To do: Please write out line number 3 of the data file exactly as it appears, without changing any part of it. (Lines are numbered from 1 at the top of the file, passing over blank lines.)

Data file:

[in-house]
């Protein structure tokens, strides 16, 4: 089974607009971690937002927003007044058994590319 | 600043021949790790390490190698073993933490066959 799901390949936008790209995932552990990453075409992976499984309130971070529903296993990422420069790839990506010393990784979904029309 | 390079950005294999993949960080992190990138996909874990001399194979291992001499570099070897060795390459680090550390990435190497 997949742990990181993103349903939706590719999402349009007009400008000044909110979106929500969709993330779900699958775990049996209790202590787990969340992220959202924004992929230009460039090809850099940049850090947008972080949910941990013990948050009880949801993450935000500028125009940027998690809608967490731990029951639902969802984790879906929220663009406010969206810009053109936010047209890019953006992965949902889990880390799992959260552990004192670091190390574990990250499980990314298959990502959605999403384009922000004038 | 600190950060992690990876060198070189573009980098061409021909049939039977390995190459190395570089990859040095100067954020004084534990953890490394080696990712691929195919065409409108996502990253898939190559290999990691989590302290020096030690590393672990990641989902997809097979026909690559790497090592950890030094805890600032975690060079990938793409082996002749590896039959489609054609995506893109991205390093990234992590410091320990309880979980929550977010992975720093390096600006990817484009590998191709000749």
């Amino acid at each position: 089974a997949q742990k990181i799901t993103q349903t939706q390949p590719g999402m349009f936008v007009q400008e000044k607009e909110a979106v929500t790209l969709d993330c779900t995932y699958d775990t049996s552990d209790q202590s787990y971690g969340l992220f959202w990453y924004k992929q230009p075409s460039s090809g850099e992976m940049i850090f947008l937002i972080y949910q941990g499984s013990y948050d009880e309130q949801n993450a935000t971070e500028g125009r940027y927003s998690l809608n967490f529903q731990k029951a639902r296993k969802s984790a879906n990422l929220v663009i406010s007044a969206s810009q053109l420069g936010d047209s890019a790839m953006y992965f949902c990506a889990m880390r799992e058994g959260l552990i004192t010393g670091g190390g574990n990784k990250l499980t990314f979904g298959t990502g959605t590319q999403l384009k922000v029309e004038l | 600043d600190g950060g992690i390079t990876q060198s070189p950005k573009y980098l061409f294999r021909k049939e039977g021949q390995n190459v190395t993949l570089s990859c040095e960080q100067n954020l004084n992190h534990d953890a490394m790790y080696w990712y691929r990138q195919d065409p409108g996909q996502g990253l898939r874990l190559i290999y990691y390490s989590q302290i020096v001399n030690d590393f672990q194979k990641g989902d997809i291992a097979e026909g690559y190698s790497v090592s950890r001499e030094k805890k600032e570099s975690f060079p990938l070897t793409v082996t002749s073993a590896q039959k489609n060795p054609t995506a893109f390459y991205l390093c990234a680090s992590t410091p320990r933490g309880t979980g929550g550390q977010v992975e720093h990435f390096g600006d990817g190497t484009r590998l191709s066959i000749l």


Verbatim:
């Amino acid at each position: 089974a997949q742990k990181i799901t993103q349903t939706q390949p590719g999402m349009f936008v007009q400008e000044k607009e909110a979106v929500t790209l969709d993330c779900t995932y699958d775990t049996s552990d209790q202590s787990y971690g969340l992220f959202w990453y924004k992929q230009p075409s460039s090809g850099e992976m940049i850090f947008l937002i972080y949910q941990g499984s013990y948050d009880e309130q949801n993450a935000t971070e500028g125009r940027y927003s998690l809608n967490f529903q731990k029951a639902r296993k969802s984790a879906n990422l929220v663009i406010s007044a969206s810009q053109l420069g936010d047209s890019a790839m953006y992965f949902c990506a889990m880390r799992e058994g959260l552990i004192t010393g670091g190390g574990n990784k990250l499980t990314f979904g298959t990502g959605t590319q999403l384009k922000v029309e004038l | 600043d600190g950060g992690i390079t990876q060198s070189p950005k573009y980098l061409f294999r021909k049939e039977g021949q390995n190459v190395t993949l570089s990859c040095e960080q100067n954020l004084n992190h534990d953890a490394m790790y080696w990712y691929r990138q195919d065409p409108g996909q996502g990253l898939r874990l190559i290999y990691y390490s989590q302290i020096v001399n030690d590393f672990q194979k990641g989902d997809i291992a097979e026909g690559y190698s790497v090592s950890r001499e030094k805890k600032e570099s975690f060079p990938l070897t793409v082996t002749s073993a590896q039959k489609n060795p054609t995506a893109f390459y991205l390093c990234a680090s992590t410091p320990r933490g309880t979980g929550g550390q977010v992975e720093h990435f390096g600006d990817g190497t484009r590998l191709s066959i000749l």